U.S. Senator Pat Toomey (R-Pa.) issued the following statement today about the Environmental Protection Agency's rejection of a waiver request from states seeking relief from the renewable fuel standard's ethanol mandate:
"Ethanol mandates disproportionately hurt states like Pennsylvania. From our dairy and chicken farms to our refineries, this ill-advised policy hurts all Americans every day, costing consumers more at the grocery store and damaging our economy. I'm disappointed that the EPA chose to disregard the impact this growing mandate will have on Americans' food costs by denying the waiver request I supported. It's time for Congress to put an end to ethanol mandates, and I look forward to working on this during the 113th Congress," Sen. Toomey said.
In an August letter to EPA Administrator Lisa Jackson, Sen. Toomey and six other senators asked that the EPA not increase the renewable fuel standard in 2013 and keep it at the 2012 level, in response to the summer's widespread drought. Since 2008, the renewable fuel standard has mandated the use of corn-based ethanol in the United States. These standards require the use of 13.2 billion gallons of that ethanol in 2012 and 13.8 billion gallons in 2013.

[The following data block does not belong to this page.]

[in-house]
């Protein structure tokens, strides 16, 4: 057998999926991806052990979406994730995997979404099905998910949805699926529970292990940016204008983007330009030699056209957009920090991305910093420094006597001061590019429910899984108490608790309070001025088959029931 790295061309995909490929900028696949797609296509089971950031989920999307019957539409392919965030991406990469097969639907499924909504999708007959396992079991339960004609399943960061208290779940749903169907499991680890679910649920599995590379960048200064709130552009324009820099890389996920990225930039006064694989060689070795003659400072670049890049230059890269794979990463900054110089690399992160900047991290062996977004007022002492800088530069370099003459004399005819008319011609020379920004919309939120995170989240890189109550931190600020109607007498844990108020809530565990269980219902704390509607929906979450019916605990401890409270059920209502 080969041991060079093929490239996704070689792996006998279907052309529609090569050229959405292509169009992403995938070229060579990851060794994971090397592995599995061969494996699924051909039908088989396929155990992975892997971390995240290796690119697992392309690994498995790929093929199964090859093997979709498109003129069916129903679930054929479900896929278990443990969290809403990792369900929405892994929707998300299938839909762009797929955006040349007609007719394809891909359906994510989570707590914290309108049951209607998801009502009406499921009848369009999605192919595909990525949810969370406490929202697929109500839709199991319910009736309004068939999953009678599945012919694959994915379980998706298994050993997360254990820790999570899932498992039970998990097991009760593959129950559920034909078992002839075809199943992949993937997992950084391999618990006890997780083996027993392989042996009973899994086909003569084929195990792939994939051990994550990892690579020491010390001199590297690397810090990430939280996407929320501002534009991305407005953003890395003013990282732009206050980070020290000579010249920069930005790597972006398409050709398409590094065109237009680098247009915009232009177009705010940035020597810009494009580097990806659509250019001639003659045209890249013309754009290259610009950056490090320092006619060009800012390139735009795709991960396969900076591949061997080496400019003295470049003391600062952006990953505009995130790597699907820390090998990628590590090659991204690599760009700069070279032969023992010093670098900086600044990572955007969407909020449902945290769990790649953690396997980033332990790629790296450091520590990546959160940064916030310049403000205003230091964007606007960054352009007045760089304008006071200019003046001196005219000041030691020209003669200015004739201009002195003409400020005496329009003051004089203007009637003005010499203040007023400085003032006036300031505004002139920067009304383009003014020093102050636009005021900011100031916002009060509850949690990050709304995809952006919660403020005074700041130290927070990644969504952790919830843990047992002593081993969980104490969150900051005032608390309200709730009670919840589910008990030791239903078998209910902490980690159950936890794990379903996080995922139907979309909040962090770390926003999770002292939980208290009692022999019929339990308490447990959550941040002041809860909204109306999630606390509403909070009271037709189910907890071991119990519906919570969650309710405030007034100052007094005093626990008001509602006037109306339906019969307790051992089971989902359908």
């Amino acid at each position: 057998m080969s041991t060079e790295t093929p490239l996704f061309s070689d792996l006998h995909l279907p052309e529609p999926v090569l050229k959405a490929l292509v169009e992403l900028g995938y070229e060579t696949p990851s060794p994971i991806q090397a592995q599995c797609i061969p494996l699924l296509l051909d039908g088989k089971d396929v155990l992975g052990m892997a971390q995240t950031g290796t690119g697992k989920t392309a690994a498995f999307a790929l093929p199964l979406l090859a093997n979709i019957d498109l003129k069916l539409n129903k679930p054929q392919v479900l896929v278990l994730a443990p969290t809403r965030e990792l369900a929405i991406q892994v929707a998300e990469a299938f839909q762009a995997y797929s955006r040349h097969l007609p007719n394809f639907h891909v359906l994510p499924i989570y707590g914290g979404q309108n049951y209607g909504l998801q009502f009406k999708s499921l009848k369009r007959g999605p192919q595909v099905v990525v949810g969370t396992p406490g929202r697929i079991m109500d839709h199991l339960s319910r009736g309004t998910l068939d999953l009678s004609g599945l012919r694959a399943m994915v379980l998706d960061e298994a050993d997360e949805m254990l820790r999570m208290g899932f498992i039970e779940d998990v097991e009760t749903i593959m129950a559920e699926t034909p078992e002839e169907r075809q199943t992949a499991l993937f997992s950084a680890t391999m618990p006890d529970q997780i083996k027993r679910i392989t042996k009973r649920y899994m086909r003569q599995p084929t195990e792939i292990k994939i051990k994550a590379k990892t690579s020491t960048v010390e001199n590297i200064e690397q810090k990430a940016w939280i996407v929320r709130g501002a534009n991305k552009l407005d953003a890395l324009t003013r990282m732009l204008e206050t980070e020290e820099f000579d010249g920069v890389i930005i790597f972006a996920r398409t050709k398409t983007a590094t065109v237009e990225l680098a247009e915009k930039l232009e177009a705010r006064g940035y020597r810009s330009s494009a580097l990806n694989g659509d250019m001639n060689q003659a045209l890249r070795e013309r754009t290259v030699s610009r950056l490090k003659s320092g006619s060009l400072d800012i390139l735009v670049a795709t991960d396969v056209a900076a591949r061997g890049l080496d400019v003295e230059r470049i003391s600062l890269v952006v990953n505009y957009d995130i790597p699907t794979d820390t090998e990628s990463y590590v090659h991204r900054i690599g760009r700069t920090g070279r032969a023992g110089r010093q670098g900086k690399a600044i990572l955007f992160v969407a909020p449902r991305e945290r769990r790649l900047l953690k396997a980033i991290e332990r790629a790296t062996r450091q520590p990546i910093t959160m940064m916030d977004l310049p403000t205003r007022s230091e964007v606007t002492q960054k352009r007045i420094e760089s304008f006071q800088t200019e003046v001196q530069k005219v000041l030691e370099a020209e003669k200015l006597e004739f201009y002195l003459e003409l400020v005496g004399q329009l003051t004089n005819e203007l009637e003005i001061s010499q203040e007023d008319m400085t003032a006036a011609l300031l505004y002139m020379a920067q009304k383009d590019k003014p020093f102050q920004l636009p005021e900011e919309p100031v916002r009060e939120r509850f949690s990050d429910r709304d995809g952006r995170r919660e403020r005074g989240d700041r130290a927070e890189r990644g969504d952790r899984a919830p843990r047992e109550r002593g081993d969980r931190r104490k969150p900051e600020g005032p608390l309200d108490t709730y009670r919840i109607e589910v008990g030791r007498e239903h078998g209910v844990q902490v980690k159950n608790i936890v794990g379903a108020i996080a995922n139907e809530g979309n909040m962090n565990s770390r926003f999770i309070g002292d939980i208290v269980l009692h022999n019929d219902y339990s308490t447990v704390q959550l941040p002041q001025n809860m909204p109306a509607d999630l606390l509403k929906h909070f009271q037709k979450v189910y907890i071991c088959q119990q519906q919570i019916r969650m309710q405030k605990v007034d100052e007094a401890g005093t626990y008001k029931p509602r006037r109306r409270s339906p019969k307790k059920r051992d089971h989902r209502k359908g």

This renewable fuel standard is diverting more and more corn from our food supply to be used for fuel. In 2007, 25 percent of domestically-produced corn was used for ethanol, compared to 40 percent in the most recent crop year. Meanwhile, corn prices have risen steadily for the past decade, from $2 a bushel in 2005 to $8.24 in June.